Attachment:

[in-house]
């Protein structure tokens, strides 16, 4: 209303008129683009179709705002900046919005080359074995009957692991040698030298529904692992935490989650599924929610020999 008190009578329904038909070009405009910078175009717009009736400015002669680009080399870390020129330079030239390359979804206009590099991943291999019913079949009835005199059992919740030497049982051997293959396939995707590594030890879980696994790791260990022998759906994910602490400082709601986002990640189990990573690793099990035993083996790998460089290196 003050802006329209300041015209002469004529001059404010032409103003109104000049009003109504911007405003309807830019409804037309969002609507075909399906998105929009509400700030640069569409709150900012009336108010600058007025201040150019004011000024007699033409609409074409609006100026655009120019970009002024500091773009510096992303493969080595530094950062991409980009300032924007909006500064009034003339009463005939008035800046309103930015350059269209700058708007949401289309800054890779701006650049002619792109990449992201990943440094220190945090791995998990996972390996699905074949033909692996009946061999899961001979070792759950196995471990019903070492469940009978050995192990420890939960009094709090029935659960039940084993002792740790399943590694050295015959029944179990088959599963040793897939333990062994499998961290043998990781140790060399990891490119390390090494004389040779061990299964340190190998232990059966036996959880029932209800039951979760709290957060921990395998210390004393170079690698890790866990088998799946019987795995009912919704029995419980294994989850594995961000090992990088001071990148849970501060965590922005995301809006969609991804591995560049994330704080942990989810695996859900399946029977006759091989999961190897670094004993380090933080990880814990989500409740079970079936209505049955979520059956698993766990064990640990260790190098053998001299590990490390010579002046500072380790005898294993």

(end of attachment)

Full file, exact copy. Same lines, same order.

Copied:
[in-house]
């Protein structure tokens, strides 16, 4: 209303008129683009179709705002900046919005080359074995009957692991040698030298529904692992935490989650599924929610020999 008190009578329904038909070009405009910078175009717009009736400015002669680009080399870390020129330079030239390359979804206009590099991943291999019913079949009835005199059992919740030497049982051997293959396939995707590594030890879980696994790791260990022998759906994910602490400082709601986002990640189990990573690793099990035993083996790998460089290196 003050802006329209300041015209002469004529001059404010032409103003109104000049009003109504911007405003309807830019409804037309969002609507075909399906998105929009509400700030640069569409709150900012009336108010600058007025201040150019004011000024007699033409609409074409609006100026655009120019970009002024500091773009510096992303493969080595530094950062991409980009300032924007909006500064009034003339009463005939008035800046309103930015350059269209700058708007949401289309800054890779701006650049002619792109990449992201990943440094220190945090791995998990996972390996699905074949033909692996009946061999899961001979070792759950196995471990019903070492469940009978050995192990420890939960009094709090029935659960039940084993002792740790399943590694050295015959029944179990088959599963040793897939333990062994499998961290043998990781140790060399990891490119390390090494004389040779061990299964340190190998232990059966036996959880029932209800039951979760709290957060921990395998210390004393170079690698890790866990088998799946019987795995009912919704029995419980294994989850594995961000090992990088001071990148849970501060965590922005995301809006969609991804591995560049994330704080942990989810695996859900399946029977006759091989999961190897670094004993380090933080990880814990989500409740079970079936209505049955979520059956698993766990064990640990260790190098053998001299590990490390010579002046500072380790005898294993």